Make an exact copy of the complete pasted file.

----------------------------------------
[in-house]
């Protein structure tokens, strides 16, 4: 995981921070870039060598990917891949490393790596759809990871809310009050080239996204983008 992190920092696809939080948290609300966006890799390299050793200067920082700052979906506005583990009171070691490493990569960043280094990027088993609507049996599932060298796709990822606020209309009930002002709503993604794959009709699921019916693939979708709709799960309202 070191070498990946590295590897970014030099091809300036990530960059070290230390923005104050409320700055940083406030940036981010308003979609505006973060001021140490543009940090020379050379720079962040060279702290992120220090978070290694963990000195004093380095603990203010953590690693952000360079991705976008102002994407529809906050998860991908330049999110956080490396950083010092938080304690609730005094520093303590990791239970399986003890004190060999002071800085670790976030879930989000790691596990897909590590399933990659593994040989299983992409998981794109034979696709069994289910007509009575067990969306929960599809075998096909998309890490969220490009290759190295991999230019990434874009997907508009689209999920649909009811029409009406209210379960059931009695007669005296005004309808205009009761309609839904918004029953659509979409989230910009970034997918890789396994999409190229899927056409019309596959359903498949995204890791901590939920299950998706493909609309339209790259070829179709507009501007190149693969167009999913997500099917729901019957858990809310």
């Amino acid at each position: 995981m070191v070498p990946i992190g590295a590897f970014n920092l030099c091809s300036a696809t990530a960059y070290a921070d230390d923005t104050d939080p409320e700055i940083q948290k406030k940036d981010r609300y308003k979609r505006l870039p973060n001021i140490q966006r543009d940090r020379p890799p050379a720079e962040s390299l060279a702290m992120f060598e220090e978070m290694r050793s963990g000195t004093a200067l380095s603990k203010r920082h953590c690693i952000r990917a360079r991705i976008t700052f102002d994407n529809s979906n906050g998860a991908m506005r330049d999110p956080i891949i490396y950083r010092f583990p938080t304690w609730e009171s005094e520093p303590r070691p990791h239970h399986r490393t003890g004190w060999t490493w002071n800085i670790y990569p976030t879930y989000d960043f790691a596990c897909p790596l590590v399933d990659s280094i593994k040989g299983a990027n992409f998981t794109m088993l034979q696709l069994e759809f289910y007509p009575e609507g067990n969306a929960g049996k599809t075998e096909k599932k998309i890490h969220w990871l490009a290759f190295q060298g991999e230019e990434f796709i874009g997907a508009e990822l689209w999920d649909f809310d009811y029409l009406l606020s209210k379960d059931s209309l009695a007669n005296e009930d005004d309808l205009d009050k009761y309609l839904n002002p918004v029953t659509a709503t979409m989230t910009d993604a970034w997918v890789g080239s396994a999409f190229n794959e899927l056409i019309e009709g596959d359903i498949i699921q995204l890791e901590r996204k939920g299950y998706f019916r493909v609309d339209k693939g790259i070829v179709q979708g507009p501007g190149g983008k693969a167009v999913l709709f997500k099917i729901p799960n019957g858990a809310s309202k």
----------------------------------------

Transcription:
[in-house]
């Protein structure tokens, strides 16, 4: 995981921070870039060598990917891949490393790596759809990871809310009050080239996204983008 992190920092696809939080948290609300966006890799390299050793200067920082700052979906506005583990009171070691490493990569960043280094990027088993609507049996599932060298796709990822606020209309009930002002709503993604794959009709699921019916693939979708709709799960309202 070191070498990946590295590897970014030099091809300036990530960059070290230390923005104050409320700055940083406030940036981010308003979609505006973060001021140490543009940090020379050379720079962040060279702290992120220090978070290694963990000195004093380095603990203010953590690693952000360079991705976008102002994407529809906050998860991908330049999110956080490396950083010092938080304690609730005094520093303590990791239970399986003890004190060999002071800085670790976030879930989000790691596990897909590590399933990659593994040989299983992409998981794109034979696709069994289910007509009575067990969306929960599809075998096909998309890490969220490009290759190295991999230019990434874009997907508009689209999920649909009811029409009406209210379960059931009695007669005296005004309808205009009761309609839904918004029953659509979409989230910009970034997918890789396994999409190229899927056409019309596959359903498949995204890791901590939920299950998706493909609309339209790259070829179709507009501007190149693969167009999913997500099917729901019957858990809310």
């Amino acid at each position: 995981m070191v070498p990946i992190g590295a590897f970014n920092l030099c091809s300036a696809t990530a960059y070290a921070d230390d923005t104050d939080p409320e700055i940083q948290k406030k940036d981010r609300y308003k979609r505006l870039p973060n001021i140490q966006r543009d940090r020379p890799p050379a720079e962040s390299l060279a702290m992120f060598e220090e978070m290694r050793s963990g000195t004093a200067l380095s603990k203010r920082h953590c690693i952000r990917a360079r991705i976008t700052f102002d994407n529809s979906n906050g998860a991908m506005r330049d999110p956080i891949i490396y950083r010092f583990p938080t304690w609730e009171s005094e520093p303590r070691p990791h239970h399986r490393t003890g004190w060999t490493w002071n800085i670790y990569p976030t879930y989000d960043f790691a596990c897909p790596l590590v399933d990659s280094i593994k040989g299983a990027n992409f998981t794109m088993l034979q696709l069994e759809f289910y007509p009575e609507g067990n969306a929960g049996k599809t075998e096909k599932k998309i890490h969220w990871l490009a290759f190295q060298g991999e230019e990434f796709i874009g997907a508009e990822l689209w999920d649909f809310d009811y029409l009406l606020s209210k379960d059931s209309l009695a007669n005296e009930d005004d309808l205009d009050k009761y309609l839904n002002p918004v029953t659509a709503t979409m989230t910009d993604a970034w997918v890789g080239s396994a999409f190229n794959e899927l056409i019309e009709g596959d359903i498949i699921q995204l890791e901590r996204k939920g299950y998706f019916r493909v609309d339209k693939g790259i070829v179709q979708g507009p501007g190149g983008k693969a167009v999913l709709f997500k099917i729901p799960n019957g858990a809310s309202k």